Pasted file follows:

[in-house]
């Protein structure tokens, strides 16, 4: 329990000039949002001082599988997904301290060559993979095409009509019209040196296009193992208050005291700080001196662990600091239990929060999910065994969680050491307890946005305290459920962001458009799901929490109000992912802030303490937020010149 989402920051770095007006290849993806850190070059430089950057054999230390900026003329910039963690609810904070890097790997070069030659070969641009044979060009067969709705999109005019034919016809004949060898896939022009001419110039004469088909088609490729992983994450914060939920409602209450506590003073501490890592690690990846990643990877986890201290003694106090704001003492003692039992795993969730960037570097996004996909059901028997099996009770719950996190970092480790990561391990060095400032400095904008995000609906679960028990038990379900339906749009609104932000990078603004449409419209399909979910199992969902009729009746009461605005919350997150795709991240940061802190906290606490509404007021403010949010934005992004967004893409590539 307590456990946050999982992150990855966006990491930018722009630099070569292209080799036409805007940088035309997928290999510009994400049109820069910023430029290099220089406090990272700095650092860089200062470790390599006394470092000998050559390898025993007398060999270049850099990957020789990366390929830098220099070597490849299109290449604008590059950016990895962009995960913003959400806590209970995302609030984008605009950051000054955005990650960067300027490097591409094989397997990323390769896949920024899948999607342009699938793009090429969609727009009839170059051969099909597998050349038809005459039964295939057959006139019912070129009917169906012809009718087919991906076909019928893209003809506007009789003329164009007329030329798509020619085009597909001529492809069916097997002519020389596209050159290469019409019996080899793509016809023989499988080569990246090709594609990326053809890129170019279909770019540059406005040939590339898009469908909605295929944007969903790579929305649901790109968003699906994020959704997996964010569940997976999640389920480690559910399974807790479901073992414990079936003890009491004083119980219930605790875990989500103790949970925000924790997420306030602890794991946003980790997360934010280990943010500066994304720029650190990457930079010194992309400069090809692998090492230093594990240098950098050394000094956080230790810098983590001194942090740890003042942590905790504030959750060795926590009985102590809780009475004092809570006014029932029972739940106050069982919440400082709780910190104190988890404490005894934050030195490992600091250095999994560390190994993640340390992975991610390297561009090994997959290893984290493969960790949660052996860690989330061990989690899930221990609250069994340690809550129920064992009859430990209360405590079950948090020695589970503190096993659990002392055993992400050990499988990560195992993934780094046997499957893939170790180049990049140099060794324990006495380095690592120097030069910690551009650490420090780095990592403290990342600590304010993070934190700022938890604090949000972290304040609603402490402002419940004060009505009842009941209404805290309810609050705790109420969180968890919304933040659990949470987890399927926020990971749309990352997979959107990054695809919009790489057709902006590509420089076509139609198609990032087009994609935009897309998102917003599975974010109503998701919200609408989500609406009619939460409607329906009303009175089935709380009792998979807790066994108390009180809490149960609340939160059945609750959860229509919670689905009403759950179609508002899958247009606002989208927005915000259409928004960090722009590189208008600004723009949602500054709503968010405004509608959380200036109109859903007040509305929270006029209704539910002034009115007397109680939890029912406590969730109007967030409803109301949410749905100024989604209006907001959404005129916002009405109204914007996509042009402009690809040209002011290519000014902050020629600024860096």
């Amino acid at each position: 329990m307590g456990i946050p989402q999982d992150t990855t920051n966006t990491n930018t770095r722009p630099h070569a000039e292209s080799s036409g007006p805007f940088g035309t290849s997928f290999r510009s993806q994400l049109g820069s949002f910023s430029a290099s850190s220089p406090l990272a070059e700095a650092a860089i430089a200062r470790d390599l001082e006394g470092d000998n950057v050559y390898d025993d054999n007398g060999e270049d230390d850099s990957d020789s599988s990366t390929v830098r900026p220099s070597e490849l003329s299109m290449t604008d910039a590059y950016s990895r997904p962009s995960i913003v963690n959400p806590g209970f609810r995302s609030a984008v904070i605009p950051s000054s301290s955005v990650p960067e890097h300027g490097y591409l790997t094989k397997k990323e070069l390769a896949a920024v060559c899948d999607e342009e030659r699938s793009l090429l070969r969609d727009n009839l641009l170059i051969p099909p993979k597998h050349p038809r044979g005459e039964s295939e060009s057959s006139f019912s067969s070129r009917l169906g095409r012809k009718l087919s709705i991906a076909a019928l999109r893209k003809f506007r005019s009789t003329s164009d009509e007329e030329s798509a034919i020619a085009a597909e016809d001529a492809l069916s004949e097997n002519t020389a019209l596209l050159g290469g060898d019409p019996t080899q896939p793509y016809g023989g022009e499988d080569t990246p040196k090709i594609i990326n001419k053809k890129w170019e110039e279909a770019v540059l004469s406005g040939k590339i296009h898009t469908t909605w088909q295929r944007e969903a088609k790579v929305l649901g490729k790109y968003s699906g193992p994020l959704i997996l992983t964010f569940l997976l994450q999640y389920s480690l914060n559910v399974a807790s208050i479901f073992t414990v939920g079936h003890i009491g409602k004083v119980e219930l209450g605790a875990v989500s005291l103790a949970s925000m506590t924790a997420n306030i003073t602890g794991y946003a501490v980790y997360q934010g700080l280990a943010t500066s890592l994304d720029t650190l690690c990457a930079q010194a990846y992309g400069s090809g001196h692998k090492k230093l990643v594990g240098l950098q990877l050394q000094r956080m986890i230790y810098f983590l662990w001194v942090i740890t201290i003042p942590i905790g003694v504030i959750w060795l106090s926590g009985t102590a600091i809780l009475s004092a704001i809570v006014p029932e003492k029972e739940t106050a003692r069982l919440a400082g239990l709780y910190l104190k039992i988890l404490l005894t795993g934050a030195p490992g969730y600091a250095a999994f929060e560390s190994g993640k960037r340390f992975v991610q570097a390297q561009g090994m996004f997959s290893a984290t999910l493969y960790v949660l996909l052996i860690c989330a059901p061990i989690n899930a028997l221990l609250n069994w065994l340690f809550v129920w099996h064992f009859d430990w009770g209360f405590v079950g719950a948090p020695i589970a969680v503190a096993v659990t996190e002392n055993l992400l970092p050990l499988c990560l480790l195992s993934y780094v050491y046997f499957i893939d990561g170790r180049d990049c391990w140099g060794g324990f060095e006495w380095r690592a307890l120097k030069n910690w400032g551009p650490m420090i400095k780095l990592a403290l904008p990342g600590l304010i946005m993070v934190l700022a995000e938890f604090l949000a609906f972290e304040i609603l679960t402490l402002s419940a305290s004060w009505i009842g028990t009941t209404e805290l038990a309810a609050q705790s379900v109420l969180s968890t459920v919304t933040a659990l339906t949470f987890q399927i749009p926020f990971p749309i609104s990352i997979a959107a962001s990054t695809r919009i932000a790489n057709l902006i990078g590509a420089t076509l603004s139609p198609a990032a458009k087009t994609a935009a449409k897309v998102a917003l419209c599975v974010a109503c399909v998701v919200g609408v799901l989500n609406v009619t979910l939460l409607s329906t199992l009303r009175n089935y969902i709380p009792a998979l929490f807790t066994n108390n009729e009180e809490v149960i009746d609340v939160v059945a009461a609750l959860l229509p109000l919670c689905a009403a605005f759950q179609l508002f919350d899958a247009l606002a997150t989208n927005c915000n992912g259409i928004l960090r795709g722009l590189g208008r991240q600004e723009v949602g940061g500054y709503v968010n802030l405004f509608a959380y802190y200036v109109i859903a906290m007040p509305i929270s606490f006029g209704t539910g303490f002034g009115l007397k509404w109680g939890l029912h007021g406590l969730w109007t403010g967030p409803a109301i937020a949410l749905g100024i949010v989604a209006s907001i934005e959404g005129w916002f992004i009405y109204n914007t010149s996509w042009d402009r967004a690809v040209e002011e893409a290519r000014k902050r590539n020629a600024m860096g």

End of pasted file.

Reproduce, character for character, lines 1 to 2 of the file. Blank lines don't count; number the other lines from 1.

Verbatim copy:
[in-house]
């Protein structure tokens, strides 16, 4: 329990000039949002001082599988997904301290060559993979095409009509019209040196296009193992208050005291700080001196662990600091239990929060999910065994969680050491307890946005305290459920962001458009799901929490109000992912802030303490937020010149 989402920051770095007006290849993806850190070059430089950057054999230390900026003329910039963690609810904070890097790997070069030659070969641009044979060009067969709705999109005019034919016809004949060898896939022009001419110039004469088909088609490729992983994450914060939920409602209450506590003073501490890592690690990846990643990877986890201290003694106090704001003492003692039992795993969730960037570097996004996909059901028997099996009770719950996190970092480790990561391990060095400032400095904008995000609906679960028990038990379900339906749009609104932000990078603004449409419209399909979910199992969902009729009746009461605005919350997150795709991240940061802190906290606490509404007021403010949010934005992004967004893409590539 307590456990946050999982992150990855966006990491930018722009630099070569292209080799036409805007940088035309997928290999510009994400049109820069910023430029290099220089406090990272700095650092860089200062470790390599006394470092000998050559390898025993007398060999270049850099990957020789990366390929830098220099070597490849299109290449604008590059950016990895962009995960913003959400806590209970995302609030984008605009950051000054955005990650960067300027490097591409094989397997990323390769896949920024899948999607342009699938793009090429969609727009009839170059051969099909597998050349038809005459039964295939057959006139019912070129009917169906012809009718087919991906076909019928893209003809506007009789003329164009007329030329798509020619085009597909001529492809069916097997002519020389596209050159290469019409019996080899793509016809023989499988080569990246090709594609990326053809890129170019279909770019540059406005040939590339898009469908909605295929944007969903790579929305649901790109968003699906994020959704997996964010569940997976999640389920480690559910399974807790479901073992414990079936003890009491004083119980219930605790875990989500103790949970925000924790997420306030602890794991946003980790997360934010280990943010500066994304720029650190990457930079010194992309400069090809692998090492230093594990240098950098050394000094956080230790810098983590001194942090740890003042942590905790504030959750060795926590009985102590809780009475004092809570006014029932029972739940106050069982919440400082709780910190104190988890404490005894934050030195490992600091250095999994560390190994993640340390992975991610390297561009090994997959290893984290493969960790949660052996860690989330061990989690899930221990609250069994340690809550129920064992009859430990209360405590079950948090020695589970503190096993659990002392055993992400050990499988990560195992993934780094046997499957893939170790180049990049140099060794324990006495380095690592120097030069910690551009650490420090780095990592403290990342600590304010993070934190700022938890604090949000972290304040609603402490402002419940004060009505009842009941209404805290309810609050705790109420969180968890919304933040659990949470987890399927926020990971749309990352997979959107990054695809919009790489057709902006590509420089076509139609198609990032087009994609935009897309998102917003599975974010109503998701919200609408989500609406009619939460409607329906009303009175089935709380009792998979807790066994108390009180809490149960609340939160059945609750959860229509919670689905009403759950179609508002899958247009606002989208927005915000259409928004960090722009590189208008600004723009949602500054709503968010405004509608959380200036109109859903007040509305929270006029209704539910002034009115007397109680939890029912406590969730109007967030409803109301949410749905100024989604209006907001959404005129916002009405109204914007996509042009402009690809040209002011290519000014902050020629600024860096």